"Somewhere on a desert highway
She rides a Harley-Davidson
Her long blonde hair flyin' in the wind
She's been runnin' half her life
The chrome and steel she rides
Collidin' with the very air she breathes
The air she breathes.
"
- Neil Young, Unknown Legend

TODAYíS ROUTE:
Tucson, AZ to Safford, AZ: Escalante Blvd. East to Saguaro National Park, Old Spanish Trail South through Vail to I-10 East past Benson to US-191 South through Cochise and Sunsites to SR-181 East to Chiricahua National Monument, SR-186 North to Willcox, to I-10 East to US-191 North to Safford. (
MAP)

THE DETAILS:
Last night, after I got to Tucson and checked into a motel, I called up Jeffrey Cedar, an old family friend from Poughkeepsie. I grew up with Jeff, and his brother Sandy is my oldest and dearest friend. Only born nine days apart, Sandy and I have known each other our entire lives. Jeffrey and Sandyís mother and father, Elaine and Morton, are like parents to me. Jeffrey just got married and moved back here less than a month ago. I came over to have a couple of beers last night and this morning I went back to meet Karen, Jeffreyís bride who was at work last night. Together with their dog
Luke (a very cool Min Pin), theyíre enjoying a new life in Tucson. Jeffrey likes to ride Harleys, and he does it the real way, with tattoos, loud pipes, no helmet, etc. Heís also a computer wiz. To check out his handiwork, and perhaps order some luggage or gift items, go to http://www.cedarluggage.com, the web site for the Cederbaumís store in Poughkeepsie. Tell them I sent you, and theyíll give you a great deal.

My first stamp of the day, The Saguaro National Park, is just a few miles from Jeff and Karenís place. The park actually has two units on either side of Tucson, about 30 miles apart. I head over to Saguaro East, the Rincon Mountain District, and follow the Cactus Forest Loop Drive. The saguaro cactus, which can grow to heights of 50 feet over a 200-year lifespan, is the main reason for the existence of this park. Growing ever so slowly, the mature saguaro is the tallest thing in the desert, renowned for the variety of odd, all-too-human shapes it assumes. The park also is home to 1,000 other species of plant life, most of which Iíve never seen before. These plants are so strange looking, having to adapt to desert life, that ití hard to even image these creatures. This must be where those Hollywood special-effects creature guys come to get their ideas for the next Alien movie.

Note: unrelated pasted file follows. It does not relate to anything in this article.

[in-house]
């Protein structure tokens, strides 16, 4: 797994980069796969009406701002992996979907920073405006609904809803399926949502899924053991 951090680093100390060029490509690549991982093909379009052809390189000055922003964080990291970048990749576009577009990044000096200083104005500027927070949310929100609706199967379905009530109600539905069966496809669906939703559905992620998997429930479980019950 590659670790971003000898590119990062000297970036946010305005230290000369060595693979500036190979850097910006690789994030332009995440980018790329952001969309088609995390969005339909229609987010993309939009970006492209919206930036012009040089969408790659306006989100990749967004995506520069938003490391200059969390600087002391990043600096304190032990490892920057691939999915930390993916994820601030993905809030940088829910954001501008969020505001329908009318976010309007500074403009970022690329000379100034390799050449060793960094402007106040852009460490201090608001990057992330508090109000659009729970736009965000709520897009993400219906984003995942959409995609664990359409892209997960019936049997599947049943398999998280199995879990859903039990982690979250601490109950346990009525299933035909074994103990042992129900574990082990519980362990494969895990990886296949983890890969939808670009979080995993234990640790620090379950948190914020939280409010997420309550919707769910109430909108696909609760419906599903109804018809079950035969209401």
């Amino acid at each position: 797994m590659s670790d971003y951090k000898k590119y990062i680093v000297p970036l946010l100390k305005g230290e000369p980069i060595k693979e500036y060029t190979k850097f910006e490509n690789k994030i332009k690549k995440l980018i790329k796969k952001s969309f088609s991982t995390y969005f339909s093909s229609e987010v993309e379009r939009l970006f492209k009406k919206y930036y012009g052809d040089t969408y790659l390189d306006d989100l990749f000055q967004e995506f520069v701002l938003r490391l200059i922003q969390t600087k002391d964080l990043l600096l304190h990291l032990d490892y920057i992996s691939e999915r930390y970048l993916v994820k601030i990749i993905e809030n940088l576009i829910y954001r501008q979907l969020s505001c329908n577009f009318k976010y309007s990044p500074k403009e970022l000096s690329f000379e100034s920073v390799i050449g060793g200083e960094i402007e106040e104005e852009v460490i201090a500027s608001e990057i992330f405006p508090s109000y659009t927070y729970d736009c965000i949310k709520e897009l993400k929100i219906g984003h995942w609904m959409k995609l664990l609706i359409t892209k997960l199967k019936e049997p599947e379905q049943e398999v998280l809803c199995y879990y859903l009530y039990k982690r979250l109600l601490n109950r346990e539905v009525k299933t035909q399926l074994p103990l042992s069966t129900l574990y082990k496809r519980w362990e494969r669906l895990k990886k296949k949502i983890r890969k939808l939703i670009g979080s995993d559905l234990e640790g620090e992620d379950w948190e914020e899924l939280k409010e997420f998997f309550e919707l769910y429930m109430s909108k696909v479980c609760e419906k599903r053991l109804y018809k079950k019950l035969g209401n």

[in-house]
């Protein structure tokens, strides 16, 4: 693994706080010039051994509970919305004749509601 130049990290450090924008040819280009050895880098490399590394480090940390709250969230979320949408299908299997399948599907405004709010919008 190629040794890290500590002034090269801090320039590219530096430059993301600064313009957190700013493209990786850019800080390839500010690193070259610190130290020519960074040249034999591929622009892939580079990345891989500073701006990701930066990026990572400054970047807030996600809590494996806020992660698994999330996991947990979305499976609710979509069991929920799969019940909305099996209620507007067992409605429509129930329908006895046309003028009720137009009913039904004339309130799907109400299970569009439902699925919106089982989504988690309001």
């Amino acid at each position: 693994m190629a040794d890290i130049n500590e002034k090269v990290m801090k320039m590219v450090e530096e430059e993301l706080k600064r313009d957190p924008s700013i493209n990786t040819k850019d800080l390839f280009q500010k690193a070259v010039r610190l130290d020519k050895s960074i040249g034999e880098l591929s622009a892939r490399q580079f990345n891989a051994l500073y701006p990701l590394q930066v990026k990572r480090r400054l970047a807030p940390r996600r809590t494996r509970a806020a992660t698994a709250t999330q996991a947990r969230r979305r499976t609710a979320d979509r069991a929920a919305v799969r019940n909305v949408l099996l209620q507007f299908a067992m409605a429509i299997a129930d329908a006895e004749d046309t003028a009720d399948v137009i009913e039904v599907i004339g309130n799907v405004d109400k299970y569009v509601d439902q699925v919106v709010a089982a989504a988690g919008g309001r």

The weather today is very warm. In the sun itís actually quite hot, but what else would you expect in the desert, right? Itís dry heat, but itís still heat. Definitely shorts and T-shirt weather, but on a motorcycle, for me, it is never shorts and T-shirt weather. Have you ever seen what happens to unprotected skin when it rubs against asphalt? It comes right off the flesh and makes you look like hamburger. No thanks. Iíll wear my protective riding suit no matter how hot it gets. Everyone here in Arizona drives white cars to help reflect the heat. I couldnít figure that one out until Jeffrey told me why. I was just pissed because I thought every car coming over the hill or around the turn was a cop.